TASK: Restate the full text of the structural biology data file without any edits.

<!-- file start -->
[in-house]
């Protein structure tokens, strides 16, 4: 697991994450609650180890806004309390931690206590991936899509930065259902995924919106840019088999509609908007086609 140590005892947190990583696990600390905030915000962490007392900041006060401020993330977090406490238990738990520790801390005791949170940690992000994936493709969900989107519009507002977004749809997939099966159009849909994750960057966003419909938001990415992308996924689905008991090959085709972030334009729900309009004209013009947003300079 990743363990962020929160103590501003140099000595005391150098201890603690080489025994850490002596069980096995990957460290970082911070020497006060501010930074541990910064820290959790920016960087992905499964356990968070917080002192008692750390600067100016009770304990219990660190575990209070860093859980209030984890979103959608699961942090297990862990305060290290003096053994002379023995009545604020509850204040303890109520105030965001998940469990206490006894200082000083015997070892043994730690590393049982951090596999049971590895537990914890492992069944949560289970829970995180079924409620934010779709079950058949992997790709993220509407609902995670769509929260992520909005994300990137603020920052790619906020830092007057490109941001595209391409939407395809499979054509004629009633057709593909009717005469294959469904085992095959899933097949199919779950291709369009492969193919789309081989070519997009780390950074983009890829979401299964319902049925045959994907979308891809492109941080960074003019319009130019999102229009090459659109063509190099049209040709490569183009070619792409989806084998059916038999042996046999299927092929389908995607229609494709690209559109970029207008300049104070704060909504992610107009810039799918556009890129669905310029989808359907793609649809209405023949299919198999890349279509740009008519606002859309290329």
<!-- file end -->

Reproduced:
[in-house]
């Protein structure tokens, strides 16, 4: 697991994450609650180890806004309390931690206590991936899509930065259902995924919106840019088999509609908007086609 140590005892947190990583696990600390905030915000962490007392900041006060401020993330977090406490238990738990520790801390005791949170940690992000994936493709969900989107519009507002977004749809997939099966159009849909994750960057966003419909938001990415992308996924689905008991090959085709972030334009729900309009004209013009947003300079 990743363990962020929160103590501003140099000595005391150098201890603690080489025994850490002596069980096995990957460290970082911070020497006060501010930074541990910064820290959790920016960087992905499964356990968070917080002192008692750390600067100016009770304990219990660190575990209070860093859980209030984890979103959608699961942090297990862990305060290290003096053994002379023995009545604020509850204040303890109520105030965001998940469990206490006894200082000083015997070892043994730690590393049982951090596999049971590895537990914890492992069944949560289970829970995180079924409620934010779709079950058949992997790709993220509407609902995670769509929260992520909005994300990137603020920052790619906020830092007057490109941001595209391409939407395809499979054509004629009633057709593909009717005469294959469904085992095959899933097949199919779950291709369009492969193919789309081989070519997009780390950074983009890829979401299964319902049925045959994907979308891809492109941080960074003019319009130019999102229009090459659109063509190099049209040709490569183009070619792409989806084998059916038999042996046999299927092929389908995607229609494709690209559109970029207008300049104070704060909504992610107009810039799918556009890129669905310029989808359907793609649809209405023949299919198999890349279509740009008519606002859309290329």